For example, McFarland’s photograph Mr. Bell on His Property depicts two men conferring over a fresh stump. The title indicates that one man is a property owner, the other a worker, but the visual evidence that the picture offers is not enough to permit any kind of definitive identification. We are drawn to speculate on the details distinguishing each man from the other. Only the property owner is named; the other man is silent, as much “property” as the blossoming trees that mount above both men’s heads, billowing up into the warm grey summer sky. The title suggests a social distinction between the men that is refuted by the visual evidence. Both men have equal visual presence; each could equally plausibly be Mr. Bell, and the picture’s strength comes from imagining, in turn, that each is Mr. Bell, and observing the difference between one identification and the other.
Though McFarland’s portrait studies are compelling, for me, the real strength of the series lies in its remarkable still photographs of garden plants. The gardens are not native gardens; the plants they contain arrived on the west coast at different points in time. The plants are rendered into simultaneous visibility by each moment of exposure, but each plant represents a different historical moment. In this way, the photographs present the illusion of a moment of seamless time, implying that each depicted form has always been continuous with the other, much as we perceive the night sky as a seamless, simultaneous image, when in fact it is composed of bits of light arriving at different moments, gathered up and arrested as a pattern. The gardens are like models of a hybrid culture composed of native species and recent arrivals. This “submerged aspect” of the pictures is not necessarily apparent at first glance, but emerges over time. The plant studies can consequently be seen as an analysis of democratic culture, posing questions such as, Who commissioned the gardens’ form? and Who supervises their management?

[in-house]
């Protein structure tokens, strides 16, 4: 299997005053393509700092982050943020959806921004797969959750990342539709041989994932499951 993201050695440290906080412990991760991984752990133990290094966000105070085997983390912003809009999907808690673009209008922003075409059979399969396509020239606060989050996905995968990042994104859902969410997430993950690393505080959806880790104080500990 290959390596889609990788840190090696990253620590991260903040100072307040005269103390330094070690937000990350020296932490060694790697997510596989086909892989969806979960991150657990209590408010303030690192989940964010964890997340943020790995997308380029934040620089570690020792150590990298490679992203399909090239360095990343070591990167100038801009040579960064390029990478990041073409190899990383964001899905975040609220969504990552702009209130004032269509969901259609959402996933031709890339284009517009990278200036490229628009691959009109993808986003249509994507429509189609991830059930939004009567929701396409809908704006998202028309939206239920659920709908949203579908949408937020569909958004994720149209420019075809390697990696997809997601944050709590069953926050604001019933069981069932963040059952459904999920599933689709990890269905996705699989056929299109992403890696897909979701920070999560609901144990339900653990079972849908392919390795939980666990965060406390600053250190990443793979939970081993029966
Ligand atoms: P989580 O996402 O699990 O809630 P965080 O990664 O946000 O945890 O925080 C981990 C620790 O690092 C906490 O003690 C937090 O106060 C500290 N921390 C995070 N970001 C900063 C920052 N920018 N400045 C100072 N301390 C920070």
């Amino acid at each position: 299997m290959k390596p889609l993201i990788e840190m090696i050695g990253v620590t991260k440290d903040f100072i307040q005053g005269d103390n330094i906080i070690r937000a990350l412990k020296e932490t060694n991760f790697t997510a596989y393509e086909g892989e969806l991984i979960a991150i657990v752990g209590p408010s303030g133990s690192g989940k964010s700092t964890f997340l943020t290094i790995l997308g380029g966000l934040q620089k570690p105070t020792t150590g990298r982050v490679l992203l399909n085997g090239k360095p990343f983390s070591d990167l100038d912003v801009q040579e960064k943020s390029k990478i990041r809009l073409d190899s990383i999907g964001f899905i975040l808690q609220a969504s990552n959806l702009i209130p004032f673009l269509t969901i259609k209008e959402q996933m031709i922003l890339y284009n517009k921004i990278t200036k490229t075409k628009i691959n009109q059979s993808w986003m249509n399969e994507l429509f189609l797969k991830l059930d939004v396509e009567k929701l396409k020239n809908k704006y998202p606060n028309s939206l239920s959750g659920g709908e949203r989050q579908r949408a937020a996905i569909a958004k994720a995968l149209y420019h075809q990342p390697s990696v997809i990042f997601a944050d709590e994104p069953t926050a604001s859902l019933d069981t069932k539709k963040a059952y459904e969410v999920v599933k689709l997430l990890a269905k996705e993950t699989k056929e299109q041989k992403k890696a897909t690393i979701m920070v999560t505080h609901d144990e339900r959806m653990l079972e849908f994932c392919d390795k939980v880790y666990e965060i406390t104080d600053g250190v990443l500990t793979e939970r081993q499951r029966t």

A similar set of questions arises from the observation that the gardens are, in the end, private properties that, by definition, are watched over and regulated. Recent photographs titled Sick Optix Motion Sensor . . . depict motion detectors buried in thick foliage or concealed beside an ornamental waterfall. These devices configure events, capturing motion as a pattern. Their work is much like that of a photographer’s camera, which abstracts from an open field of detail. Their placement resembles the placement of McFarland’s camera, insofar as they are both positioned in places where “significant events” are likely to occur, without any foreknowledge of the specificity of each event.
In McFarland’s photographs, the “sick optics” and other technologies employed in the design and maintenance of the gardens are turned against themselves, not only as critiques, but also as elaborations of the gardens’ deep or inner structure. The motion detectors and video cameras are like a permanent record of photographic technology’s presence in the gardens. In this way, McFarland’s pictures are rendered conceptually congruent with their subjects, thereby elaborating aspects of the gardens’ history inaccessible to figurative representation alone.
Christopher Brayshaw is a Vancouver-based independent critic and curator.